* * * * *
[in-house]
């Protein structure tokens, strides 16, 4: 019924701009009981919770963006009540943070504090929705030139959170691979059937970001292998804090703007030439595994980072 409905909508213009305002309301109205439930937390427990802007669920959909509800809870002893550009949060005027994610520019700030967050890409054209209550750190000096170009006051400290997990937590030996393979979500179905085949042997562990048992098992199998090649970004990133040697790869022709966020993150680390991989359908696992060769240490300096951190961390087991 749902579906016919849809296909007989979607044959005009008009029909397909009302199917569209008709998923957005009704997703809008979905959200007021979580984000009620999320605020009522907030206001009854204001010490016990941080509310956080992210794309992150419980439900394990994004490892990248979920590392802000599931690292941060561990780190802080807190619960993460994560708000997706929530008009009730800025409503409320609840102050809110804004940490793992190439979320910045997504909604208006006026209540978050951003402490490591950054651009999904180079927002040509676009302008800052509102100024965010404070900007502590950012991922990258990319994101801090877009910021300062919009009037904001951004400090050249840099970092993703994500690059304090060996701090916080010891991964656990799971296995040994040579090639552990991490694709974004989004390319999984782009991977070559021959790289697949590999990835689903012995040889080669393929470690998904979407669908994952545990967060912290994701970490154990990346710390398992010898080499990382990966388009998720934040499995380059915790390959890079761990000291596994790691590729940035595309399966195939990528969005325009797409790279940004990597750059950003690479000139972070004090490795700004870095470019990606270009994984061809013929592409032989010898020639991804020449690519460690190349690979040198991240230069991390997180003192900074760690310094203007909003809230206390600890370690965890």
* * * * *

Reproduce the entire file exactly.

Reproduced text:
[in-house]
């Protein structure tokens, strides 16, 4: 019924701009009981919770963006009540943070504090929705030139959170691979059937970001292998804090703007030439595994980072 409905909508213009305002309301109205439930937390427990802007669920959909509800809870002893550009949060005027994610520019700030967050890409054209209550750190000096170009006051400290997990937590030996393979979500179905085949042997562990048992098992199998090649970004990133040697790869022709966020993150680390991989359908696992060769240490300096951190961390087991 749902579906016919849809296909007989979607044959005009008009029909397909009302199917569209008709998923957005009704997703809008979905959200007021979580984000009620999320605020009522907030206001009854204001010490016990941080509310956080992210794309992150419980439900394990994004490892990248979920590392802000599931690292941060561990780190802080807190619960993460994560708000997706929530008009009730800025409503409320609840102050809110804004940490793992190439979320910045997504909604208006006026209540978050951003402490490591950054651009999904180079927002040509676009302008800052509102100024965010404070900007502590950012991922990258990319994101801090877009910021300062919009009037904001951004400090050249840099970092993703994500690059304090060996701090916080010891991964656990799971296995040994040579090639552990991490694709974004989004390319999984782009991977070559021959790289697949590999990835689903012995040889080669393929470690998904979407669908994952545990967060912290994701970490154990990346710390398992010898080499990382990966388009998720934040499995380059915790390959890079761990000291596994790691590729940035595309399966195939990528969005325009797409790279940004990597750059950003690479000139972070004090490795700004870095470019990606270009994984061809013929592409032989010898020639991804020449690519460690190349690979040198991240230069991390997180003192900074760690310094203007909003809230206390600890370690965890």